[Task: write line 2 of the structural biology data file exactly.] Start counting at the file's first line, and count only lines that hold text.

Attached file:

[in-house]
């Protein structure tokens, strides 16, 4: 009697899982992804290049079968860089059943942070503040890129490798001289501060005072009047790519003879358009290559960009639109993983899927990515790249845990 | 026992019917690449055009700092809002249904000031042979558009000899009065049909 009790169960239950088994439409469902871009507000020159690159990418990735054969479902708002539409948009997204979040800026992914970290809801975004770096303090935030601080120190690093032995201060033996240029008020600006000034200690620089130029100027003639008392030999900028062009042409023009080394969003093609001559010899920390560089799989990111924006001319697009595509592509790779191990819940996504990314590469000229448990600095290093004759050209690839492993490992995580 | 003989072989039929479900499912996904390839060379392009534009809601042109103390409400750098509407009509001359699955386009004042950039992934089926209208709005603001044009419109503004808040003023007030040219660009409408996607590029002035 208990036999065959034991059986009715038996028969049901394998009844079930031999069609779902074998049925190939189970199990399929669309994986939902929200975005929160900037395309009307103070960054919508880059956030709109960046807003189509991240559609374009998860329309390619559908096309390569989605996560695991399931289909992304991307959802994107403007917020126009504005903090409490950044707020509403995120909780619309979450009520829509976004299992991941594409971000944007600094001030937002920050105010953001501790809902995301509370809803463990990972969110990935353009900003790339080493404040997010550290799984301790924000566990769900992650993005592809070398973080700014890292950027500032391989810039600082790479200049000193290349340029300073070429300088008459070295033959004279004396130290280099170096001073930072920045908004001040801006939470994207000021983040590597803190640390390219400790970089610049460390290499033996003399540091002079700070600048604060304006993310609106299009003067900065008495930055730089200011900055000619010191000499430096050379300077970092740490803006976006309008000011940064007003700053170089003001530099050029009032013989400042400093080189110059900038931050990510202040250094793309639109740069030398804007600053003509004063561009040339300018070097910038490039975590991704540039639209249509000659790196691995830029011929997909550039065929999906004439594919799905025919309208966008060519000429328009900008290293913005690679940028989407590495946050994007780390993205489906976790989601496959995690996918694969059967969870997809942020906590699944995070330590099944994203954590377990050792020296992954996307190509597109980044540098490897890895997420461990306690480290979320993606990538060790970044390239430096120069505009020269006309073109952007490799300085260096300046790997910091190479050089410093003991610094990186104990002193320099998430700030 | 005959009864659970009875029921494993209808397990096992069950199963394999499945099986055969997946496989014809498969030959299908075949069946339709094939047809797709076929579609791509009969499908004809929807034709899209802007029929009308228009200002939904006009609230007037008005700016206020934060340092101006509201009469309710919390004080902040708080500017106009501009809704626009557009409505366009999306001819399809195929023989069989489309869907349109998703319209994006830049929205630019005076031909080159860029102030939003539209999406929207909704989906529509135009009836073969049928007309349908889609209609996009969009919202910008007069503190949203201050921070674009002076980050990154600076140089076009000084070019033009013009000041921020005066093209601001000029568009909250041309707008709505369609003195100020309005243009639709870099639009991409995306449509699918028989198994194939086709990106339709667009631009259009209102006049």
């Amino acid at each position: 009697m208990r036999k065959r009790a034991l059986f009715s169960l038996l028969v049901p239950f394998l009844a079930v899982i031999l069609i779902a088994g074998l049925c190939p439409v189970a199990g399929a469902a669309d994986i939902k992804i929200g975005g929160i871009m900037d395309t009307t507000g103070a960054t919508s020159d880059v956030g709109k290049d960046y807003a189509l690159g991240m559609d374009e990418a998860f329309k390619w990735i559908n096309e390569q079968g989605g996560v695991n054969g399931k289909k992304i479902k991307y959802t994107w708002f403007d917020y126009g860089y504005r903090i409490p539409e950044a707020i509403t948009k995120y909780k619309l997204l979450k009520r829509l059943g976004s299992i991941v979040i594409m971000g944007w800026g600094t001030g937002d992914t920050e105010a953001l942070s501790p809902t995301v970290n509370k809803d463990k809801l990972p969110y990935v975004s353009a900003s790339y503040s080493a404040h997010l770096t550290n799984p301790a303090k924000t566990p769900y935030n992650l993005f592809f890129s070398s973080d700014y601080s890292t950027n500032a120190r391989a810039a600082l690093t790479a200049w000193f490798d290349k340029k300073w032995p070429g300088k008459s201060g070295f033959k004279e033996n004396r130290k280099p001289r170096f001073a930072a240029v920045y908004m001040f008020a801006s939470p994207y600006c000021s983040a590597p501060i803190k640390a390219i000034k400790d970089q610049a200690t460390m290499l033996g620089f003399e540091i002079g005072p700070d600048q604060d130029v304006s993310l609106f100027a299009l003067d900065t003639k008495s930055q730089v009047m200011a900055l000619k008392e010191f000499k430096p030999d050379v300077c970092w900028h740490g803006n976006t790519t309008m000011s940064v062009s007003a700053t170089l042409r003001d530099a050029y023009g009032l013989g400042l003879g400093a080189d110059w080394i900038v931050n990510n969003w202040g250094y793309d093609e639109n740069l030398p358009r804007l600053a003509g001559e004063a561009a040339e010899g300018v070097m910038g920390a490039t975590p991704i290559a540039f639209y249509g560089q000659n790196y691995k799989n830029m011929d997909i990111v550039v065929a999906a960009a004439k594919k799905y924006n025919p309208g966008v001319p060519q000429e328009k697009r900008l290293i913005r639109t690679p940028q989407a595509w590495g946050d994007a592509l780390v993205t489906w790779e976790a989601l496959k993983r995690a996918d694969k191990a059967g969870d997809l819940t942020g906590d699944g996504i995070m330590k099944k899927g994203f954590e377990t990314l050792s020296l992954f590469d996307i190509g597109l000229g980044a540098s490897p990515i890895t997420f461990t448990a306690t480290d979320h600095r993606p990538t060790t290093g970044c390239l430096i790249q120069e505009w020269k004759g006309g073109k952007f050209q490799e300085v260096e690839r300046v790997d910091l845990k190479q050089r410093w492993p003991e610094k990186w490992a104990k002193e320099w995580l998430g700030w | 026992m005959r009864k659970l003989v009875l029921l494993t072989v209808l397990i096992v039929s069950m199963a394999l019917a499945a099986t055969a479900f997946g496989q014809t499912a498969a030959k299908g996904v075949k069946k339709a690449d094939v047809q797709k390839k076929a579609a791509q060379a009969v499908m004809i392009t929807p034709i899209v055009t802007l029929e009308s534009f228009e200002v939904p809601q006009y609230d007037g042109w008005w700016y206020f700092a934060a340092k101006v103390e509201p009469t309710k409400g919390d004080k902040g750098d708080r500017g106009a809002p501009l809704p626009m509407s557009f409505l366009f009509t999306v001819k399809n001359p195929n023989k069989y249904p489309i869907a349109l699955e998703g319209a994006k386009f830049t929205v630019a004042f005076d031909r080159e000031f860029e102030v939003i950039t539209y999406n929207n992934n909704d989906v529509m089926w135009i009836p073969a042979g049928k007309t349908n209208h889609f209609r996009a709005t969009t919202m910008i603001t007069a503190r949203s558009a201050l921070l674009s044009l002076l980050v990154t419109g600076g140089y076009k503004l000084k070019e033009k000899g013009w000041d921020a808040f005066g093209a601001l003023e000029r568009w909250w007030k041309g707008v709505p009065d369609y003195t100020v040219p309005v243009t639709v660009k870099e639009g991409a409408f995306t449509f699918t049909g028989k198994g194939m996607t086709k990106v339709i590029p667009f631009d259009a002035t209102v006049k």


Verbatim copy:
């Protein structure tokens, strides 16, 4: 009697899982992804290049079968860089059943942070503040890129490798001289501060005072009047790519003879358009290559960009639109993983899927990515790249845990 | 026992019917690449055009700092809002249904000031042979558009000899009065049909 009790169960239950088994439409469902871009507000020159690159990418990735054969479902708002539409948009997204979040800026992914970290809801975004770096303090935030601080120190690093032995201060033996240029008020600006000034200690620089130029100027003639008392030999900028062009042409023009080394969003093609001559010899920390560089799989990111924006001319697009595509592509790779191990819940996504990314590469000229448990600095290093004759050209690839492993490992995580 | 003989072989039929479900499912996904390839060379392009534009809601042109103390409400750098509407009509001359699955386009004042950039992934089926209208709005603001044009419109503004808040003023007030040219660009409408996607590029002035 208990036999065959034991059986009715038996028969049901394998009844079930031999069609779902074998049925190939189970199990399929669309994986939902929200975005929160900037395309009307103070960054919508880059956030709109960046807003189509991240559609374009998860329309390619559908096309390569989605996560695991399931289909992304991307959802994107403007917020126009504005903090409490950044707020509403995120909780619309979450009520829509976004299992991941594409971000944007600094001030937002920050105010953001501790809902995301509370809803463990990972969110990935353009900003790339080493404040997010550290799984301790924000566990769900992650993005592809070398973080700014890292950027500032391989810039600082790479200049000193290349340029300073070429300088008459070295033959004279004396130290280099170096001073930072920045908004001040801006939470994207000021983040590597803190640390390219400790970089610049460390290499033996003399540091002079700070600048604060304006993310609106299009003067900065008495930055730089200011900055000619010191000499430096050379300077970092740490803006976006309008000011940064007003700053170089003001530099050029009032013989400042400093080189110059900038931050990510202040250094793309639109740069030398804007600053003509004063561009040339300018070097910038490039975590991704540039639209249509000659790196691995830029011929997909550039065929999906004439594919799905025919309208966008060519000429328009900008290293913005690679940028989407590495946050994007780390993205489906976790989601496959995690996918694969059967969870997809942020906590699944995070330590099944994203954590377990050792020296992954996307190509597109980044540098490897890895997420461990306690480290979320993606990538060790970044390239430096120069505009020269006309073109952007490799300085260096300046790997910091190479050089410093003991610094990186104990002193320099998430700030 | 005959009864659970009875029921494993209808397990096992069950199963394999499945099986055969997946496989014809498969030959299908075949069946339709094939047809797709076929579609791509009969499908004809929807034709899209802007029929009308228009200002939904006009609230007037008005700016206020934060340092101006509201009469309710919390004080902040708080500017106009501009809704626009557009409505366009999306001819399809195929023989069989489309869907349109998703319209994006830049929205630019005076031909080159860029102030939003539209999406929207909704989906529509135009009836073969049928007309349908889609209609996009969009919202910008007069503190949203201050921070674009002076980050990154600076140089076009000084070019033009013009000041921020005066093209601001000029568009909250041309707008709505369609003195100020309005243009639709870099639009991409995306449509699918028989198994194939086709990106339709667009631009259009209102006049």